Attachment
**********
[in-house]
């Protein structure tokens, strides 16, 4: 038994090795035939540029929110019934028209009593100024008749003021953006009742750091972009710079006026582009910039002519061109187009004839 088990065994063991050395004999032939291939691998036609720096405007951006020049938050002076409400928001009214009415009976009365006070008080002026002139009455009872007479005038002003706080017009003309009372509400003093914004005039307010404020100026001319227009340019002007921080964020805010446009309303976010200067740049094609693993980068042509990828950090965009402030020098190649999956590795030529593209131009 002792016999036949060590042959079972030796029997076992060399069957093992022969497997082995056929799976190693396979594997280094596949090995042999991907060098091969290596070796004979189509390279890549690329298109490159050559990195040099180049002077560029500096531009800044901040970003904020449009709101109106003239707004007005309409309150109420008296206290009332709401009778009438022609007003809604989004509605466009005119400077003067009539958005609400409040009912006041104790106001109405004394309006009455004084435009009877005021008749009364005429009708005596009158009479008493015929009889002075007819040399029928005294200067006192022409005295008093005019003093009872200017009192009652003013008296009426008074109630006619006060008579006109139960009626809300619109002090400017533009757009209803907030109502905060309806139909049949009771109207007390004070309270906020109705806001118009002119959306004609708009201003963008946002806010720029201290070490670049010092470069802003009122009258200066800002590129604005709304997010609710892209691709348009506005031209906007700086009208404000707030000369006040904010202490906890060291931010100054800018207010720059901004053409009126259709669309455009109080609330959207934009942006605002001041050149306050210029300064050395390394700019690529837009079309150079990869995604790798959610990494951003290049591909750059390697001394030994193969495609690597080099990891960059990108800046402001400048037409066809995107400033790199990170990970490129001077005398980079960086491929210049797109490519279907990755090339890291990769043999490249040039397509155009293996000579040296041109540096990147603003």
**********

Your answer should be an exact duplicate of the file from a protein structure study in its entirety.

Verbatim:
[in-house]
């Protein structure tokens, strides 16, 4: 038994090795035939540029929110019934028209009593100024008749003021953006009742750091972009710079006026582009910039002519061109187009004839 088990065994063991050395004999032939291939691998036609720096405007951006020049938050002076409400928001009214009415009976009365006070008080002026002139009455009872007479005038002003706080017009003309009372509400003093914004005039307010404020100026001319227009340019002007921080964020805010446009309303976010200067740049094609693993980068042509990828950090965009402030020098190649999956590795030529593209131009 002792016999036949060590042959079972030796029997076992060399069957093992022969497997082995056929799976190693396979594997280094596949090995042999991907060098091969290596070796004979189509390279890549690329298109490159050559990195040099180049002077560029500096531009800044901040970003904020449009709101109106003239707004007005309409309150109420008296206290009332709401009778009438022609007003809604989004509605466009005119400077003067009539958005609400409040009912006041104790106001109405004394309006009455004084435009009877005021008749009364005429009708005596009158009479008493015929009889002075007819040399029928005294200067006192022409005295008093005019003093009872200017009192009652003013008296009426008074109630006619006060008579006109139960009626809300619109002090400017533009757009209803907030109502905060309806139909049949009771109207007390004070309270906020109705806001118009002119959306004609708009201003963008946002806010720029201290070490670049010092470069802003009122009258200066800002590129604005709304997010609710892209691709348009506005031209906007700086009208404000707030000369006040904010202490906890060291931010100054800018207010720059901004053409009126259709669309455009109080609330959207934009942006605002001041050149306050210029300064050395390394700019690529837009079309150079990869995604790798959610990494951003290049591909750059390697001394030994193969495609690597080099990891960059990108800046402001400048037409066809995107400033790199990170990970490129001077005398980079960086491929210049797109490519279907990755090339890291990769043999490249040039397509155009293996000579040296041109540096990147603003």